State Dollars Invested in Smart Start Leverage Significant Private Funds for NC Children

Smart Start programs improve child health, family support, and access to high quality child care and education. They also leverage additional funds for North Carolina’s young children. Sadly, Senate budget writers cut almost all of Smart Start’s funds devoted to improving child health—programs that help ensure children develop into healthy, productive adults. These programs also leverage significant private dollars for counties across the state. The early childhood community is calling on members of the Budget Conference Committee to strike this provision.

Smart Start leverages State funds to bring significant private dollars to communities across the state!

  • $4,500 in state funds leveraged $145,000 in private funds in Nash and Edgecombe Counties for early childhood obesity prevention.
  • $2,100 of state funds leveraged $40,000 in private funds in Randolph County for mental health services.
  • $26,372 in state funds leveraged $117,768 in private funds in Craven, Lenoir, Greene, and Pamlico Counties to help pediatricians provide developmental screenings.
  • $63,000 in state funds leveraged $75,000 in private funds in Wilkes County for home visiting programs for high-risk mothers.
  • $92,595 in state funds leveraged $105,261 in private funds in Wake County to promote and support breastfeeding.

If the Senate Budget is implemented, programs that ensure children receive developmental screenings, reduce childhood obesity, and screen premature infants for early intervention will disappear. The Senate budget puts children in jeopardy.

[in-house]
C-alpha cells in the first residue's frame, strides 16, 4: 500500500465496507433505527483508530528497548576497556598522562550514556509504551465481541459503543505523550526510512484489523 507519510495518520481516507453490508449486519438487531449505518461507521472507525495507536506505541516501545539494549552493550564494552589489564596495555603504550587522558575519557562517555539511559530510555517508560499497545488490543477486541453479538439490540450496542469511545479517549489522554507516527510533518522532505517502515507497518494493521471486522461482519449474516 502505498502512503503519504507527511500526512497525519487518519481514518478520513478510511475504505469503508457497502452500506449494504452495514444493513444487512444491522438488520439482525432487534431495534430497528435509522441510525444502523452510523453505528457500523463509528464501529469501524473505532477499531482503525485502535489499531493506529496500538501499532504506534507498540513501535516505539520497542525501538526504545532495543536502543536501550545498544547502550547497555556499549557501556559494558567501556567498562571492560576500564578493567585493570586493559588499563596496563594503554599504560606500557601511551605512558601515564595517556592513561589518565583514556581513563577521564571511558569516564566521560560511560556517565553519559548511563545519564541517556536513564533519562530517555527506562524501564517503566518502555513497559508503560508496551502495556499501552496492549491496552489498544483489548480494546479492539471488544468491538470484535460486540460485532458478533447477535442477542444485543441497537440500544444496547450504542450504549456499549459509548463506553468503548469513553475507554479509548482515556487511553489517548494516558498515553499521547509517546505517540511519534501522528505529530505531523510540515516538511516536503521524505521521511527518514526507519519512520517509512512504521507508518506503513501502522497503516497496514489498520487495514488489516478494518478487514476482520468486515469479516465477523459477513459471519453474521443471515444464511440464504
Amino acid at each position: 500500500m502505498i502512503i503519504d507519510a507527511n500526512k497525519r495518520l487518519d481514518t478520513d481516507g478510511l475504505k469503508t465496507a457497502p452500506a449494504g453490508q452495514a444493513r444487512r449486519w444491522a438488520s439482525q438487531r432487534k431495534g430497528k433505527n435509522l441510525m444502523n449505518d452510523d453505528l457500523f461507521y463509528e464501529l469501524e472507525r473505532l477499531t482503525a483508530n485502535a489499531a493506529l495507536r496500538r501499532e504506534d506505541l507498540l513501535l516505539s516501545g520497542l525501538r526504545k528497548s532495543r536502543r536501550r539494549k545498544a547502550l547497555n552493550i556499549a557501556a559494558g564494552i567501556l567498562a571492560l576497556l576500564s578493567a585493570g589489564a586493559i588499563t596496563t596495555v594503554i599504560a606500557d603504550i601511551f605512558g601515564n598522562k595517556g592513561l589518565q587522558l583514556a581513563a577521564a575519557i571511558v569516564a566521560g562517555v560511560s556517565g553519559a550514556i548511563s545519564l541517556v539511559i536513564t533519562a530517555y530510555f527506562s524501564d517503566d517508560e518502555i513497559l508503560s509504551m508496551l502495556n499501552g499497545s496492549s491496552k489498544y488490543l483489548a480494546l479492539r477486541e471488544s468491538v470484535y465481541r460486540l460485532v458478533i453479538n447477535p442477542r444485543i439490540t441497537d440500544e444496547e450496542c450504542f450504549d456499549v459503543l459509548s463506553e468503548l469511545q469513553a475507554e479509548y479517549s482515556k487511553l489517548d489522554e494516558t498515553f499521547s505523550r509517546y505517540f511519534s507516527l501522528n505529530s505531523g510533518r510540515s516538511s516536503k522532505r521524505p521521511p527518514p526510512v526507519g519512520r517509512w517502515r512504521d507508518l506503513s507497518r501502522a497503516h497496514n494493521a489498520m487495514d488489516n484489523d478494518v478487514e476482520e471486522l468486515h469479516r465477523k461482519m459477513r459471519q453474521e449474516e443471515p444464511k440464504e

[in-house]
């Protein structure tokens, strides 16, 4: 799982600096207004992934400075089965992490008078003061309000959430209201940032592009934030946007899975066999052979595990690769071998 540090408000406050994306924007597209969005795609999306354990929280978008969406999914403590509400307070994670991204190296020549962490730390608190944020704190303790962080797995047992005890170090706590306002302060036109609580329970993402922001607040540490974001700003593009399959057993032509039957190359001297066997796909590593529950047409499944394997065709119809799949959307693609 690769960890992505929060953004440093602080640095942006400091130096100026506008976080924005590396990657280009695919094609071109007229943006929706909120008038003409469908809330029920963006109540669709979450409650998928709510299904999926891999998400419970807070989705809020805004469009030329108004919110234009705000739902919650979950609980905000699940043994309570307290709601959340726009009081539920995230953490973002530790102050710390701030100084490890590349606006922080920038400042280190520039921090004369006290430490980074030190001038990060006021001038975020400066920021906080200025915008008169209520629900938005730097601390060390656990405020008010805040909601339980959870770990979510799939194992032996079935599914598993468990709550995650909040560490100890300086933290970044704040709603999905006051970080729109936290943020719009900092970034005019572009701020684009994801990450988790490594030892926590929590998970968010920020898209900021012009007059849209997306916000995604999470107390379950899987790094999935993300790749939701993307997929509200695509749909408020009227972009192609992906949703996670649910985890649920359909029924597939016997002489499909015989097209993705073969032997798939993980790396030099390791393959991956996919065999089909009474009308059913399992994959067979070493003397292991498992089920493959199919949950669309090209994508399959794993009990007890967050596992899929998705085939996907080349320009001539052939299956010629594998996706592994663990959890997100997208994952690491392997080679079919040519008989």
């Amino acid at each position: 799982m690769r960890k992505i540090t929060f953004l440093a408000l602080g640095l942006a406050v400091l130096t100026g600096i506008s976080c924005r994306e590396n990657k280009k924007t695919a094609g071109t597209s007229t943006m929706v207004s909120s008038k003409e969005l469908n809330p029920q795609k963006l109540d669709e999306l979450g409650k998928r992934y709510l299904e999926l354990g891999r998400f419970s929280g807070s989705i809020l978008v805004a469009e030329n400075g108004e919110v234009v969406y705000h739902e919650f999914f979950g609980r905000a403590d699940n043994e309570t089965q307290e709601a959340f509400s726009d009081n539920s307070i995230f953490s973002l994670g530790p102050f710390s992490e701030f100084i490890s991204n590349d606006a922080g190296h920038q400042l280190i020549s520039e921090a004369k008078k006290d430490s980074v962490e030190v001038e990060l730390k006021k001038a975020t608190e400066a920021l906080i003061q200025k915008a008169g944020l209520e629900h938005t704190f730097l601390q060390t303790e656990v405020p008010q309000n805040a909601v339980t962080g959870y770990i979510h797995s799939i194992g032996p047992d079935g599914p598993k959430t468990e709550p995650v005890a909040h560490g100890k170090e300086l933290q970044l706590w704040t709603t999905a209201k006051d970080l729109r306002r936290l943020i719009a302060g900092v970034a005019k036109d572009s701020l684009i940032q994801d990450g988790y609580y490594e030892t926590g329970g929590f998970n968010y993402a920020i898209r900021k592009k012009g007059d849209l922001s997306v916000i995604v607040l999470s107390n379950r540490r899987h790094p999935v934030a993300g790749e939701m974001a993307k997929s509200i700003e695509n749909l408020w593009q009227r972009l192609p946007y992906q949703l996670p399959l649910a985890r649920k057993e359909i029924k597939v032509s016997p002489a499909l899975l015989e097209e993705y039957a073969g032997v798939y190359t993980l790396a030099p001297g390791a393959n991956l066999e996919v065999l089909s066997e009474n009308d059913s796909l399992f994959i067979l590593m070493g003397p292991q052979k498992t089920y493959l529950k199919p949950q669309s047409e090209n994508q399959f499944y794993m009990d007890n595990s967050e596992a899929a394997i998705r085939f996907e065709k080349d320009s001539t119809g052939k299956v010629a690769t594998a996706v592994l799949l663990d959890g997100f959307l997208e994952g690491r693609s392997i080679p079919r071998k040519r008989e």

Smart Start health programs help children to grow into healthy and productive adults!

  • The Mecklenburg Smart Start Presbyterian Hospital Early Childhood Intervention has doubled the number of premature and medically fragile infants referred for early intervention, allowing families to connect with other services before they leave the hospital.
  • In Orange County, without Smart Start’s Early Childhood Mental Health Initiative, some of the most disadvantaged children in the county, those facing poverty, domestic violence or child maltreatment for example, will have no place to turn for mental health services. This is critical as science shows that children experiencing toxic stress have lasting, neurobiological effect on young children.
  • In Cleveland County, 93 percent of preschoolers are Medicaid-eligible for dental services. However, Medicaid does not cover oral hygiene education for children and parents, and without Smart Start’s Access to Dental Care activity these families would not be able to take the steps necessary to prevent dental problems from developing in the first place.
  • In Cumberland County, the local partnership helps families with children with autism connect to the resources they need. They currently provide 73 families with services that are not reimbursable through any other source.
  • In Mitchell and Yancey Counties, the partnership funds a Kid Check Coordinator who provides children with hearing, vision and developmental screenings.

This is not an appropriate role for the General Assembly. Local communities need to decide how to handle funding cuts. This cut will eliminate almost all of the health projects Smart Start presently funds.

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Filed under budget, Early Childhood, Health, Uncategorized

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